You may have heard by now that a brain-dead woman gave birth yesterday. The baby, born between 24 and 25 weeks of gestation, weighs just 1 pound 13 ounces (this is pretty close to the average 25-week fetus, but the average full-term baby weighs approximately 7 1/2 pounds).
It was stories like this one that sustained me throughout the darkest moments in the last half of my pregnancy with my son. It didn’t matter that the two pregnancies I had lost ended before I reached the 10th week and never had a chance. I spent much of my pregnancy in fear of losing my baby. I can’t count the number of times I closed the door to my office and wept because I hadn’t felt movement for a couple of hours and no amount of cold fluid and being still would provoke that little boy into a simple kick. I remember the story about the smallest baby ever – born at 8.6 ounces – leaving the hospital in Chicago when I was about 25 weeks pregnant, and being reassured (my baby was already two pounds at that time, according to the ultrasound).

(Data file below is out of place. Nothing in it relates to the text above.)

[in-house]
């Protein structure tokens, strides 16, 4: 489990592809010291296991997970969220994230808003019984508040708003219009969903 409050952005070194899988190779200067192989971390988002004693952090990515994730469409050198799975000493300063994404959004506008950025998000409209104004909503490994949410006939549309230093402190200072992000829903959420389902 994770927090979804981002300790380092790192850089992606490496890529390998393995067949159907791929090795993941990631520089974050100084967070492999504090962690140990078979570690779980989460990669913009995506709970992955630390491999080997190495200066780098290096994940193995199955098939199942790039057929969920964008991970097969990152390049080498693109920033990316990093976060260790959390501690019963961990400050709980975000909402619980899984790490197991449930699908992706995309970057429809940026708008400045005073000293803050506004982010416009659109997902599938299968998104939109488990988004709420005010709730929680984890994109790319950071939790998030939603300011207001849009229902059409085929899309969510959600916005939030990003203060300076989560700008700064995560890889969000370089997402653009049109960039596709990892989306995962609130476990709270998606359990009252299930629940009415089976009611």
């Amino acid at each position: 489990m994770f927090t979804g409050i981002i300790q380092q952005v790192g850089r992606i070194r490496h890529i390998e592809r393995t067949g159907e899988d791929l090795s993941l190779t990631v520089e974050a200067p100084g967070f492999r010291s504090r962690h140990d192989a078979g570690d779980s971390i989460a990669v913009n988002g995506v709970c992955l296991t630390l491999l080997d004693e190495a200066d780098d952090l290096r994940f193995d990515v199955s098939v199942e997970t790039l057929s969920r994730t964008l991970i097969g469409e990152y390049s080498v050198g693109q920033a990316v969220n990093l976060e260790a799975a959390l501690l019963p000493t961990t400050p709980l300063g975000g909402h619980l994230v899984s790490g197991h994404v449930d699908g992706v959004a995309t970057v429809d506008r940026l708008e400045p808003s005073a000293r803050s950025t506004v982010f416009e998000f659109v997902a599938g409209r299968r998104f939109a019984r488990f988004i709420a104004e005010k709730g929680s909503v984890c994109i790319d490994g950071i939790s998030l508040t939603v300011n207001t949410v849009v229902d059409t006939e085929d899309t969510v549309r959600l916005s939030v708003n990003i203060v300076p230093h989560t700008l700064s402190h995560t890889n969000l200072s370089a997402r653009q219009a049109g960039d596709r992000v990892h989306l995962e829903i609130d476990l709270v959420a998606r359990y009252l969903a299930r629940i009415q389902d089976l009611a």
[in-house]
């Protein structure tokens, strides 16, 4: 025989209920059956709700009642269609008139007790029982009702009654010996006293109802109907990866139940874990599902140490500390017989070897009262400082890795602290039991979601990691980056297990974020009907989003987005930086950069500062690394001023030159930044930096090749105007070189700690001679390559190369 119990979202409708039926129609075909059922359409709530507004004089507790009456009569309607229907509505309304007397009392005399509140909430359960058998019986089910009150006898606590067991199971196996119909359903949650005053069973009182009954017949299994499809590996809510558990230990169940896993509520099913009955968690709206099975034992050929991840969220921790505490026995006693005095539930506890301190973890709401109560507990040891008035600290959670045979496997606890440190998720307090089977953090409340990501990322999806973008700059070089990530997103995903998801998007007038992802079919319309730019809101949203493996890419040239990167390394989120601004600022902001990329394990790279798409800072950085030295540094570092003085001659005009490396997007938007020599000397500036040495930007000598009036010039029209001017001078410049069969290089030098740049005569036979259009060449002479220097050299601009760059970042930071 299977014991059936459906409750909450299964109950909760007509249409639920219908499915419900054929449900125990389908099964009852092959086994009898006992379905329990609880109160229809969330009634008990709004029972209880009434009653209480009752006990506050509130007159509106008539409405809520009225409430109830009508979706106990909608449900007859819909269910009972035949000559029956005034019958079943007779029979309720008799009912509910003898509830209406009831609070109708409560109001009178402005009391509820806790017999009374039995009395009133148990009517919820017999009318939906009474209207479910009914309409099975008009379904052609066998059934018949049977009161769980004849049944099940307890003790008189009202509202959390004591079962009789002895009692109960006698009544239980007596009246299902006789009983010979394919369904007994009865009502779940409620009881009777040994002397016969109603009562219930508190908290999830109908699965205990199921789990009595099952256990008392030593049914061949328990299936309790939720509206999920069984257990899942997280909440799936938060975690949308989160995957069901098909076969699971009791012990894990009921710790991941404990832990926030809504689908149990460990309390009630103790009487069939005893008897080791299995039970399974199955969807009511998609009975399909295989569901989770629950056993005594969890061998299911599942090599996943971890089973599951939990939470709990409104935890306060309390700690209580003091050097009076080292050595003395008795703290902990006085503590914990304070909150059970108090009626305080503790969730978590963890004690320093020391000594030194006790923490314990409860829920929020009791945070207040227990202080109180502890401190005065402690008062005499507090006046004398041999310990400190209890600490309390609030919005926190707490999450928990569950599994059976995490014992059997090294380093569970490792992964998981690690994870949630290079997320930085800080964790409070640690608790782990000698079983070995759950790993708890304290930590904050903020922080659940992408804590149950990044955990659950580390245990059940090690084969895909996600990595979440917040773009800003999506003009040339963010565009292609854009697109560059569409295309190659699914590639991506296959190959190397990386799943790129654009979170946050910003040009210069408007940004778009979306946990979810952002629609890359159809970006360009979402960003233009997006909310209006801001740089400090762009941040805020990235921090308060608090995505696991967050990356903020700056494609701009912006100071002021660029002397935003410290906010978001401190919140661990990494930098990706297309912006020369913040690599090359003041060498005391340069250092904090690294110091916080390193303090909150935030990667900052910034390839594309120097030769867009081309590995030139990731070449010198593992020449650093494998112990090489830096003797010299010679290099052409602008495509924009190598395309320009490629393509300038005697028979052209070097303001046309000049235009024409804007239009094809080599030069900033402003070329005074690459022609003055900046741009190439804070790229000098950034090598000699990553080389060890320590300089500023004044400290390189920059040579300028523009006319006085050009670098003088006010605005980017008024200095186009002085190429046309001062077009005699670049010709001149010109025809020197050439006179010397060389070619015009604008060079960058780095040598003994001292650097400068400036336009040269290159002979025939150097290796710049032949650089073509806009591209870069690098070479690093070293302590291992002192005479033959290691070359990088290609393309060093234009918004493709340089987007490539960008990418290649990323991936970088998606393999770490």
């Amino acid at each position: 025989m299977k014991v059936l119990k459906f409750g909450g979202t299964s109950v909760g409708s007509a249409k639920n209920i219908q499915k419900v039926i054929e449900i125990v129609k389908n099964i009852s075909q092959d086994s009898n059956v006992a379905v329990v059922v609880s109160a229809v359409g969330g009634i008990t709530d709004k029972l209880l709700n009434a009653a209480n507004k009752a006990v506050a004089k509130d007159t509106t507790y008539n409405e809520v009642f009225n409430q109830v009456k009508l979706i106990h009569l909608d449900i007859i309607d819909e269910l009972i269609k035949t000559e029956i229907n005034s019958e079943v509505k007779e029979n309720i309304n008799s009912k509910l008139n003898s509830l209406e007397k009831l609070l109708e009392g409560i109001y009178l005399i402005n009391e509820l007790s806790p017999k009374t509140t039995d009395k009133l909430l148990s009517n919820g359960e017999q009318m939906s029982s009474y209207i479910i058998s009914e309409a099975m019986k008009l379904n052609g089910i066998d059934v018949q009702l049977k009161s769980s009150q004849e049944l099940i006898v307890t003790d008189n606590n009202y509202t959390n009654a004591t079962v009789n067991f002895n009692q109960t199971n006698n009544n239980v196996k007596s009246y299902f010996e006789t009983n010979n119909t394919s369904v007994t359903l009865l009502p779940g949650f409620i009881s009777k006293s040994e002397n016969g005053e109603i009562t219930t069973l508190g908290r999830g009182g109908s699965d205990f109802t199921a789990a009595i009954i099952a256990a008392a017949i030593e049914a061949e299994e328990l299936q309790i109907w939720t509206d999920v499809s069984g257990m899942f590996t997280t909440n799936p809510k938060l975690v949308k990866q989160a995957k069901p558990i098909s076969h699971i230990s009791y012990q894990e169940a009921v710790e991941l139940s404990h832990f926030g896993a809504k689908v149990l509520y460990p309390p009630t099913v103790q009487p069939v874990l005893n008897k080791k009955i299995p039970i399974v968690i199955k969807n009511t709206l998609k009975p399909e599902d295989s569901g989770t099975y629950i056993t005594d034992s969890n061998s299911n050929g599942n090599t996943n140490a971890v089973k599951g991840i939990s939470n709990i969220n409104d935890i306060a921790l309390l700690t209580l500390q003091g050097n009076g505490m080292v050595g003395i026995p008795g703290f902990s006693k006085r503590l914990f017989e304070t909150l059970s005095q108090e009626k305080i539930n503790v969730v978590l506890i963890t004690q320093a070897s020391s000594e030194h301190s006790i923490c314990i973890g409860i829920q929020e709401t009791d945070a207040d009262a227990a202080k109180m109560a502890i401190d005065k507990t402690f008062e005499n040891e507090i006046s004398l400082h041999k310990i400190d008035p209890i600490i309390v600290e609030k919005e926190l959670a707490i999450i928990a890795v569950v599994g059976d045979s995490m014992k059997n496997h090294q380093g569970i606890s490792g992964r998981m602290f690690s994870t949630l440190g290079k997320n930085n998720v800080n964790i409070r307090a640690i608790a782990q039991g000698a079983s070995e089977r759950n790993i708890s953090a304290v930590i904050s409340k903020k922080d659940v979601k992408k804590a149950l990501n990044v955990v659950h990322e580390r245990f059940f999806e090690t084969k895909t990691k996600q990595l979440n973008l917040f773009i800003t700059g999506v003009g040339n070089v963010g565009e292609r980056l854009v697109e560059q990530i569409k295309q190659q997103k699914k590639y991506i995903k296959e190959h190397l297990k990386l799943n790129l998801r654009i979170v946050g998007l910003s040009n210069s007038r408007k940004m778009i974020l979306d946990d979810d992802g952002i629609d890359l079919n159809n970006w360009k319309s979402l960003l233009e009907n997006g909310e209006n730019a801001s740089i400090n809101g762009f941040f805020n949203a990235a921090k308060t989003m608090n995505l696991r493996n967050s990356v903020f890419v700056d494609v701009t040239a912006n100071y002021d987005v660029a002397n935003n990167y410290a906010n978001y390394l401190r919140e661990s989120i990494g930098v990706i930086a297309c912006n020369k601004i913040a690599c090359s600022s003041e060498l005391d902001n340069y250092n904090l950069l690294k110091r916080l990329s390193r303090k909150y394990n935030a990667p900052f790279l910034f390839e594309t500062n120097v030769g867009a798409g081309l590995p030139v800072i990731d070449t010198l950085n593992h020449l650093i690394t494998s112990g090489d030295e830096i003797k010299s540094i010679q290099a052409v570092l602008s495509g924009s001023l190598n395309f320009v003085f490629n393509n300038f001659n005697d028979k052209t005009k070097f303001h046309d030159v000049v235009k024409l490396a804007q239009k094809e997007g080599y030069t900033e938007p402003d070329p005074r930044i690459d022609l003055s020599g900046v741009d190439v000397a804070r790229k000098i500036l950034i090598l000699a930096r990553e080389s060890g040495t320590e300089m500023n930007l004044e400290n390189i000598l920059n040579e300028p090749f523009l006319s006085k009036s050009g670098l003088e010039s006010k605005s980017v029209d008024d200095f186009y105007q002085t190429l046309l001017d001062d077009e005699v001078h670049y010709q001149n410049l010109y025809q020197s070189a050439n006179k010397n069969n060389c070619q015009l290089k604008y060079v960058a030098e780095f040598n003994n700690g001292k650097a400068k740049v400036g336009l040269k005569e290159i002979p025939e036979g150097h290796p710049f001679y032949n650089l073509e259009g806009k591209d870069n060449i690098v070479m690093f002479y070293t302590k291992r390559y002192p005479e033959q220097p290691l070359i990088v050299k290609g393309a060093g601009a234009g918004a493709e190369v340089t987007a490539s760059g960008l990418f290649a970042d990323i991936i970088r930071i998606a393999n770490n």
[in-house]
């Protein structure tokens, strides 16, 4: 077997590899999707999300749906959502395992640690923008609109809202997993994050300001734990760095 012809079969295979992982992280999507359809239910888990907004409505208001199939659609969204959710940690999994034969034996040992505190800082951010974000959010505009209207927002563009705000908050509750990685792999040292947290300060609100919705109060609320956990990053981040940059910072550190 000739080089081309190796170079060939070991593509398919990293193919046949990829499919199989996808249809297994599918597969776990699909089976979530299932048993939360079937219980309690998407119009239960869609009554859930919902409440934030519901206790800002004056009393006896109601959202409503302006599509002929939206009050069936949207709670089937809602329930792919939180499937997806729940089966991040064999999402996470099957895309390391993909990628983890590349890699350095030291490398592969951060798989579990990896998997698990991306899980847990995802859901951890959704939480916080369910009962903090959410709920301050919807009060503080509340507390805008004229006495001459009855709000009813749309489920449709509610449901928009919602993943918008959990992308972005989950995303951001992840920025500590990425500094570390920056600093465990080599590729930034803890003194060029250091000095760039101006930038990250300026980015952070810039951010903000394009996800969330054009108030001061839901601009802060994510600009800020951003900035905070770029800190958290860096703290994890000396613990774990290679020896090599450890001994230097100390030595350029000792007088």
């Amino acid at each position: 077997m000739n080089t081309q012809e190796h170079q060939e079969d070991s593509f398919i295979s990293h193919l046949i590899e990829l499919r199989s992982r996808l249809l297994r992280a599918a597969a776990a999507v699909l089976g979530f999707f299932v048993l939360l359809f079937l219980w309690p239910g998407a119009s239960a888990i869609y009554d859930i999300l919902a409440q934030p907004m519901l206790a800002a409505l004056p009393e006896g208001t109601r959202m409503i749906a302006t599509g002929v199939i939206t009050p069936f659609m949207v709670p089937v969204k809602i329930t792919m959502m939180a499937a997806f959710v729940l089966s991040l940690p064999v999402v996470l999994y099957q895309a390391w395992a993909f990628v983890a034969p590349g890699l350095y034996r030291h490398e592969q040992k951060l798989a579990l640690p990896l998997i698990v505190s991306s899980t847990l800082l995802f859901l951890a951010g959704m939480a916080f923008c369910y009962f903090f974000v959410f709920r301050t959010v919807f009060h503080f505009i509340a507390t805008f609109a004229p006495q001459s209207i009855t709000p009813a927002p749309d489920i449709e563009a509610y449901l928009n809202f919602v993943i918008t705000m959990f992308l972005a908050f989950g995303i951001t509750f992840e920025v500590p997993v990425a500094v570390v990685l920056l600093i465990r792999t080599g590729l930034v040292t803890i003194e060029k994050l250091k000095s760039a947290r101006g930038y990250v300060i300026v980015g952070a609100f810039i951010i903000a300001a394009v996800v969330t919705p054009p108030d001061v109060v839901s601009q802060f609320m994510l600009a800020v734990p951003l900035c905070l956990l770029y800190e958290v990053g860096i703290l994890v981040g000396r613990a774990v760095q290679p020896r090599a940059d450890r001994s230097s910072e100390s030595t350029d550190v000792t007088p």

I know that late losses do occur, and that sometimes nothing can be done to prevent them. But anything that gave me hope was something to be grateful for.